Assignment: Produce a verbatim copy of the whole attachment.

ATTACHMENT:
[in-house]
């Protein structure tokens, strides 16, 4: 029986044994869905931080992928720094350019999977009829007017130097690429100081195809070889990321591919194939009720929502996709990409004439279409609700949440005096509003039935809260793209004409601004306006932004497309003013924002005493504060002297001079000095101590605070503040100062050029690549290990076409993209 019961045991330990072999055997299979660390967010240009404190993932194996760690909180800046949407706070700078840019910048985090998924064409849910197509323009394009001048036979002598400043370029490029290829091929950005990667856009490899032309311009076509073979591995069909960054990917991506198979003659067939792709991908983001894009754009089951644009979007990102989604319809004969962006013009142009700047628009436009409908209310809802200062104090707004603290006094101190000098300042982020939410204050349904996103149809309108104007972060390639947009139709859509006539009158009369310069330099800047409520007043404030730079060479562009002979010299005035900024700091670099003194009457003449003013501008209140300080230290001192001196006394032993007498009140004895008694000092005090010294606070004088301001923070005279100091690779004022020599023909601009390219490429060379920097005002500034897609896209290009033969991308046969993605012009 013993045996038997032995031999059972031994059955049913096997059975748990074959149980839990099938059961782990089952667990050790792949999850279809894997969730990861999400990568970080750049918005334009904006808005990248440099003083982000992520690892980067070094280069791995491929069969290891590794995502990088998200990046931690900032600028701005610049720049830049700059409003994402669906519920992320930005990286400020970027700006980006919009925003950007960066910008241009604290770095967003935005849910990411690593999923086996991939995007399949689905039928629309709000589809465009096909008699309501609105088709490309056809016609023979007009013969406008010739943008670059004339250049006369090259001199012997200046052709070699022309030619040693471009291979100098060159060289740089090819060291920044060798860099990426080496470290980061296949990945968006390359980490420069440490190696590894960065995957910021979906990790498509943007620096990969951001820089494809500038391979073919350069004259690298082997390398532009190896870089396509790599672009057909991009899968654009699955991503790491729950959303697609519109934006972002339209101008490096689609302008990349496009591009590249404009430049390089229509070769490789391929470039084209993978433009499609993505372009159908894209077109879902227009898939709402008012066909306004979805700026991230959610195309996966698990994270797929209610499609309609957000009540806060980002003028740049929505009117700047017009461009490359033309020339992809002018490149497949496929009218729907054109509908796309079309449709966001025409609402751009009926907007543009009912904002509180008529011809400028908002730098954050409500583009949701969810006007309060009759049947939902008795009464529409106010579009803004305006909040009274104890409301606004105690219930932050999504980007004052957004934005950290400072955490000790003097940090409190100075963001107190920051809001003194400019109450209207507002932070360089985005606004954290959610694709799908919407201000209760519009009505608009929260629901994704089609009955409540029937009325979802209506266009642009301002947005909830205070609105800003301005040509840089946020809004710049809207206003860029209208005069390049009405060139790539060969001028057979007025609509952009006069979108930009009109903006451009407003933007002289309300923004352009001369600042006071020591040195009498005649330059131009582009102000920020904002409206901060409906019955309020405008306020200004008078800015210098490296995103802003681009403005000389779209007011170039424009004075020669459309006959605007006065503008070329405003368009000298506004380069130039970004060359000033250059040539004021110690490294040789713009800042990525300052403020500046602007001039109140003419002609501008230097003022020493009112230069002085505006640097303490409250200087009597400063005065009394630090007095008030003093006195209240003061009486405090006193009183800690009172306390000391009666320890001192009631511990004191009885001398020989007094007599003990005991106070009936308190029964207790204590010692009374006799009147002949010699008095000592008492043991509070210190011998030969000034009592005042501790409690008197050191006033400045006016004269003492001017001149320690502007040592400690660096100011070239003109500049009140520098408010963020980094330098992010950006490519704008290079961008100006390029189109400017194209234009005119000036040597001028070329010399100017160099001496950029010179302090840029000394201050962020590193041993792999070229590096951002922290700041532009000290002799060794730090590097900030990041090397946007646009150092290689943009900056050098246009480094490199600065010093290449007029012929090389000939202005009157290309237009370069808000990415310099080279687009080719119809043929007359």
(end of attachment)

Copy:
[in-house]
């Protein structure tokens, strides 16, 4: 029986044994869905931080992928720094350019999977009829007017130097690429100081195809070889990321591919194939009720929502996709990409004439279409609700949440005096509003039935809260793209004409601004306006932004497309003013924002005493504060002297001079000095101590605070503040100062050029690549290990076409993209 019961045991330990072999055997299979660390967010240009404190993932194996760690909180800046949407706070700078840019910048985090998924064409849910197509323009394009001048036979002598400043370029490029290829091929950005990667856009490899032309311009076509073979591995069909960054990917991506198979003659067939792709991908983001894009754009089951644009979007990102989604319809004969962006013009142009700047628009436009409908209310809802200062104090707004603290006094101190000098300042982020939410204050349904996103149809309108104007972060390639947009139709859509006539009158009369310069330099800047409520007043404030730079060479562009002979010299005035900024700091670099003194009457003449003013501008209140300080230290001192001196006394032993007498009140004895008694000092005090010294606070004088301001923070005279100091690779004022020599023909601009390219490429060379920097005002500034897609896209290009033969991308046969993605012009 013993045996038997032995031999059972031994059955049913096997059975748990074959149980839990099938059961782990089952667990050790792949999850279809894997969730990861999400990568970080750049918005334009904006808005990248440099003083982000992520690892980067070094280069791995491929069969290891590794995502990088998200990046931690900032600028701005610049720049830049700059409003994402669906519920992320930005990286400020970027700006980006919009925003950007960066910008241009604290770095967003935005849910990411690593999923086996991939995007399949689905039928629309709000589809465009096909008699309501609105088709490309056809016609023979007009013969406008010739943008670059004339250049006369090259001199012997200046052709070699022309030619040693471009291979100098060159060289740089090819060291920044060798860099990426080496470290980061296949990945968006390359980490420069440490190696590894960065995957910021979906990790498509943007620096990969951001820089494809500038391979073919350069004259690298082997390398532009190896870089396509790599672009057909991009899968654009699955991503790491729950959303697609519109934006972002339209101008490096689609302008990349496009591009590249404009430049390089229509070769490789391929470039084209993978433009499609993505372009159908894209077109879902227009898939709402008012066909306004979805700026991230959610195309996966698990994270797929209610499609309609957000009540806060980002003028740049929505009117700047017009461009490359033309020339992809002018490149497949496929009218729907054109509908796309079309449709966001025409609402751009009926907007543009009912904002509180008529011809400028908002730098954050409500583009949701969810006007309060009759049947939902008795009464529409106010579009803004305006909040009274104890409301606004105690219930932050999504980007004052957004934005950290400072955490000790003097940090409190100075963001107190920051809001003194400019109450209207507002932070360089985005606004954290959610694709799908919407201000209760519009009505608009929260629901994704089609009955409540029937009325979802209506266009642009301002947005909830205070609105800003301005040509840089946020809004710049809207206003860029209208005069390049009405060139790539060969001028057979007025609509952009006069979108930009009109903006451009407003933007002289309300923004352009001369600042006071020591040195009498005649330059131009582009102000920020904002409206901060409906019955309020405008306020200004008078800015210098490296995103802003681009403005000389779209007011170039424009004075020669459309006959605007006065503008070329405003368009000298506004380069130039970004060359000033250059040539004021110690490294040789713009800042990525300052403020500046602007001039109140003419002609501008230097003022020493009112230069002085505006640097303490409250200087009597400063005065009394630090007095008030003093006195209240003061009486405090006193009183800690009172306390000391009666320890001192009631511990004191009885001398020989007094007599003990005991106070009936308190029964207790204590010692009374006799009147002949010699008095000592008492043991509070210190011998030969000034009592005042501790409690008197050191006033400045006016004269003492001017001149320690502007040592400690660096100011070239003109500049009140520098408010963020980094330098992010950006490519704008290079961008100006390029189109400017194209234009005119000036040597001028070329010399100017160099001496950029010179302090840029000394201050962020590193041993792999070229590096951002922290700041532009000290002799060794730090590097900030990041090397946007646009150092290689943009900056050098246009480094490199600065010093290449007029012929090389000939202005009157290309237009370069808000990415310099080279687009080719119809043929007359």